Bosnian Serb war criminal Biljana Plavsic said Thursday the success of Bosnia's Serb Republic helped her survive her years in jail, but she does not plan to return to politics.
Plavsic, the former Bosnian Serb president, was freed on Oct. 27 from a Swedish prison after serving two-thirds of an 11-year jail term for crimes against humanity during Bosnia's 1992-1995 war.
More than 100,000 people were killed during the conflict, most of them by Bosnian Serb forces.
Speaking to the media for the first time since her early release, 79-year-old Plavsic said she is amazed to see how beautiful the Serb Republic has become.
"After nine years of slavery, I'm seeing what smart and constructive people can do to Banja Luka. I heard that throughout the Republika Srpska construction is ongoing," she said, using the official name of Bosnia's Serb Republic. "I felt all that and it helped me survive," Plavsic told reporters after leaving a church in Banja Luka, the country's second-largest city.
The area remains poor, but lavish public spending has created a new government complex and other buildings there.
She praised the government of Milorad Dodik, the ministate's current prime minister, whom she met with in his new government building upon arriving in the Serb Republic on Wednesday.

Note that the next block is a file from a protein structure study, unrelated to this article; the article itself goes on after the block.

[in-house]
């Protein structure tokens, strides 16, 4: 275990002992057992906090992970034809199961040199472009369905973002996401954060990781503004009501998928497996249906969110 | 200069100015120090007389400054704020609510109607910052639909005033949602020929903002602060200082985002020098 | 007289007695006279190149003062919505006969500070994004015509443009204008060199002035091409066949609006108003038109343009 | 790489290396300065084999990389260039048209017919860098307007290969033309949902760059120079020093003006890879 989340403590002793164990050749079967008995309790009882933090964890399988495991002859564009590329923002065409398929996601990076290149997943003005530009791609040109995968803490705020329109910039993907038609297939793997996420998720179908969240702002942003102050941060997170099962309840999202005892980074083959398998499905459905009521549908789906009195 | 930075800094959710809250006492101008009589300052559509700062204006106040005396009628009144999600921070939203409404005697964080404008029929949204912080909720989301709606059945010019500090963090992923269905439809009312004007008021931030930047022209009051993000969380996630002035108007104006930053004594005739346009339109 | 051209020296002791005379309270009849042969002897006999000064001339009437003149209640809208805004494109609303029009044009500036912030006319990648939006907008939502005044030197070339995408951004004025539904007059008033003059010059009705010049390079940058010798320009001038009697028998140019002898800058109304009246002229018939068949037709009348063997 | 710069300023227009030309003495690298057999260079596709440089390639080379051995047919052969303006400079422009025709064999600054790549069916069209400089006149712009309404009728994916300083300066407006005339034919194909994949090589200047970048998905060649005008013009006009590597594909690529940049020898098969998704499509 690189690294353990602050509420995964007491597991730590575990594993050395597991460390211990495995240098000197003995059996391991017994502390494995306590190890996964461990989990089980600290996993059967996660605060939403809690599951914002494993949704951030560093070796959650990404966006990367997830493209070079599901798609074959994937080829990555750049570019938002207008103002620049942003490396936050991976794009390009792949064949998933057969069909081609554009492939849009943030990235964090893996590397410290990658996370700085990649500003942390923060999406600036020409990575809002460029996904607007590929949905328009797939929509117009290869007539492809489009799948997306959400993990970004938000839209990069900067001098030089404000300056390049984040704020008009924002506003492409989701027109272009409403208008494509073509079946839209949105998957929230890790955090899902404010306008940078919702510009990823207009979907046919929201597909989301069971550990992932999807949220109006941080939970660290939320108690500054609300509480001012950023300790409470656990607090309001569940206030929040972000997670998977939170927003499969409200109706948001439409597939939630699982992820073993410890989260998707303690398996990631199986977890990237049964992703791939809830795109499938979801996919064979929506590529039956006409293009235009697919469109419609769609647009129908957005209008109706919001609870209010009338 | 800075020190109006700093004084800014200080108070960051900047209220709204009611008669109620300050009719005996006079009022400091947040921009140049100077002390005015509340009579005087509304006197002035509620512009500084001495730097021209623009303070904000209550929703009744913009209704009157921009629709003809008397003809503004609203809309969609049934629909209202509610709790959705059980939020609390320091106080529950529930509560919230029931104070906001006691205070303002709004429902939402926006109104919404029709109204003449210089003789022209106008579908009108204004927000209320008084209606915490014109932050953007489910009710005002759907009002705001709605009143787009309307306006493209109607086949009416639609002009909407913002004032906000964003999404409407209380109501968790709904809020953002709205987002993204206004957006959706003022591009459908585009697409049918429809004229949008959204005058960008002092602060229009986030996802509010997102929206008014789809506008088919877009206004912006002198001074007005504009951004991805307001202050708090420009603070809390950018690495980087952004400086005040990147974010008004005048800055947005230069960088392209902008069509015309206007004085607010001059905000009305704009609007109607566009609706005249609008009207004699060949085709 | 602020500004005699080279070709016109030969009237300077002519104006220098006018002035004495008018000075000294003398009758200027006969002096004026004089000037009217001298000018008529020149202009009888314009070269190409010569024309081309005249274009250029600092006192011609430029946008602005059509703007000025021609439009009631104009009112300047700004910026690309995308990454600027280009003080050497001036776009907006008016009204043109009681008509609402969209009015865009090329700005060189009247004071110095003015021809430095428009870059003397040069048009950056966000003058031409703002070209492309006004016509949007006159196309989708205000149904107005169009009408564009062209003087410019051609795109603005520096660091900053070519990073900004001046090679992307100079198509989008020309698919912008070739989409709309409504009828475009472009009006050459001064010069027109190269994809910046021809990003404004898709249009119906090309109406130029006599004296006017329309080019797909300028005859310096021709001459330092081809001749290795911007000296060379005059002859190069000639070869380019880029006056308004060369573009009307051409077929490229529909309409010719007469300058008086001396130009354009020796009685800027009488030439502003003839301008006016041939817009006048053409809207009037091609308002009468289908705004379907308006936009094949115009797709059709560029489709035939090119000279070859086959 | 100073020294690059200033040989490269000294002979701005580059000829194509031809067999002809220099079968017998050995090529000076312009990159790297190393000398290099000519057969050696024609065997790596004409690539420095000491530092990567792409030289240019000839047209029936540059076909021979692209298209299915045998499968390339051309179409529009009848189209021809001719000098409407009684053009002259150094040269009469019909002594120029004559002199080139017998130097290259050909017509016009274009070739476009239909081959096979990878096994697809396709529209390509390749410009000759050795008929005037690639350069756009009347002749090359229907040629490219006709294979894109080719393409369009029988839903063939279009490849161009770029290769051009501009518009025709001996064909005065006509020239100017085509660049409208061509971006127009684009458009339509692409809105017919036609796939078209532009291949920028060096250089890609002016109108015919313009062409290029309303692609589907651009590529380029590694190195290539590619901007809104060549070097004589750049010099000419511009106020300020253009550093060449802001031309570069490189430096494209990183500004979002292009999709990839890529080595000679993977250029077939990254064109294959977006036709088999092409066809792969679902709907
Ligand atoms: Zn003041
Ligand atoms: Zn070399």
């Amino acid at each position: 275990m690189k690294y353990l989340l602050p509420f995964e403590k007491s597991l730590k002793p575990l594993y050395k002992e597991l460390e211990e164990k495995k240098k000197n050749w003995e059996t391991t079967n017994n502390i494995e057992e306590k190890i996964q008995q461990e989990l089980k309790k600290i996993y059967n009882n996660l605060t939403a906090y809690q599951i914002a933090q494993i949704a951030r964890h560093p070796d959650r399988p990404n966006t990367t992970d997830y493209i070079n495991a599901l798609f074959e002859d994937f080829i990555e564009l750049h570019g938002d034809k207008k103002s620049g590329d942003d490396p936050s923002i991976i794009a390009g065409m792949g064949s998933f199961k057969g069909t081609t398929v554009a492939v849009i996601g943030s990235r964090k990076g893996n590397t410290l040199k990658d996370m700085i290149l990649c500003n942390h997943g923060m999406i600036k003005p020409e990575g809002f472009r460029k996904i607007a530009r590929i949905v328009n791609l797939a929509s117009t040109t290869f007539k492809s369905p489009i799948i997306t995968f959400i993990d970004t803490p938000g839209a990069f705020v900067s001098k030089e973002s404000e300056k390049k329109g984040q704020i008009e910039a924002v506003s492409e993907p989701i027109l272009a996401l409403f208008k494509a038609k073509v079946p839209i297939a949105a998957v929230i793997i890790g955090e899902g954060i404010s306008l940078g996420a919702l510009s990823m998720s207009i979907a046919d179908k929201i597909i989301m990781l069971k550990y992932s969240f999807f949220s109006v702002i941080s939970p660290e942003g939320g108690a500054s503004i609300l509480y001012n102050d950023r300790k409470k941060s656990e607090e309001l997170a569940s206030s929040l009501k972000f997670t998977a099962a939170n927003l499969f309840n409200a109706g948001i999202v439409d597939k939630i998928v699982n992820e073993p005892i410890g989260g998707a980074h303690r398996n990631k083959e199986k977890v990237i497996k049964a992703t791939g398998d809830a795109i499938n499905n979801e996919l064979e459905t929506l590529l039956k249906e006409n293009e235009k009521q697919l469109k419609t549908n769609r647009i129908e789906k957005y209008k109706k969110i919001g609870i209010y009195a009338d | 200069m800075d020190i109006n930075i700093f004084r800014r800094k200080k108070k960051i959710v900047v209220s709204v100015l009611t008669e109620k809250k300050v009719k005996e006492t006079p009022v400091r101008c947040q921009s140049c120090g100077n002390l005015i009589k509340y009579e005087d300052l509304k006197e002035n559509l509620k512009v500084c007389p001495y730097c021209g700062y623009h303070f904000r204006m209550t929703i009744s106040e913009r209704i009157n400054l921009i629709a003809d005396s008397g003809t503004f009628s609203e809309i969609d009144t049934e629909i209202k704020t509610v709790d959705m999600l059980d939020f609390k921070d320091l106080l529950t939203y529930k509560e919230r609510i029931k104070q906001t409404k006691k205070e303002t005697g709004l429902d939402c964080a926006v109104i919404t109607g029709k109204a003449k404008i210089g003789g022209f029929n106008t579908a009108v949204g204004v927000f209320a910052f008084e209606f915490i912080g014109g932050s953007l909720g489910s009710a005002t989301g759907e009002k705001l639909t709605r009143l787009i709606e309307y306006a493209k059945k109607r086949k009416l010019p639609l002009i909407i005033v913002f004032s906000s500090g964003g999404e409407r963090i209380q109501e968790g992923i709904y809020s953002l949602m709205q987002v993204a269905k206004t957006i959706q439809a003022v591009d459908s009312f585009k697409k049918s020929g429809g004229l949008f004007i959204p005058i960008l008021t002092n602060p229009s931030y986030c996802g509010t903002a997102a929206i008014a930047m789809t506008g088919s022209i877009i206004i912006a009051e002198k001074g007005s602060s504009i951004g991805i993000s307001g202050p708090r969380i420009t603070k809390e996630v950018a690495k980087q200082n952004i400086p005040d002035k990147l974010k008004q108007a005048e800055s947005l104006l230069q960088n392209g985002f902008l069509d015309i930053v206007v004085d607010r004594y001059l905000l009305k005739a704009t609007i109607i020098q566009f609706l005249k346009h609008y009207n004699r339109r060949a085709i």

Plavsic was one of the creators of the Serb ministate in Bosnia during the war. She was an ally of wartime Bosnian Serb leader Radovan Karadzic, whom she succeeded as president after he was forced to resign because of his genocide indictment in 1997. Later, she helped the Dodik take over the government, but then she ended up at court for various war crimes including genocide.
Plavsic is the only woman among the 161 people indicted by the International Criminal Court for the former Yugoslavia. She had pleaded guilty to a single count of persecution _ a crime against humanity _ as part of an ethnic cleansing campaign to drive Muslims and Croats out of Serb-controlled areas of Bosnia. Her guilty plea was part of a plea bargain to have other charges, including genocide, dropped.
Plavsic was then transferred to Sweden to serve her sentence.
Dodik lobbied for her earlier release and when that happened he sent his plane to pick her up in Sweden and bring her to Belgrade, where she will be living.
Plavsic told reporters on Thursday she won't re-enter politics.
"Finally I have become someone who can live his own life, one I dreamed of having once I end my political career," she said.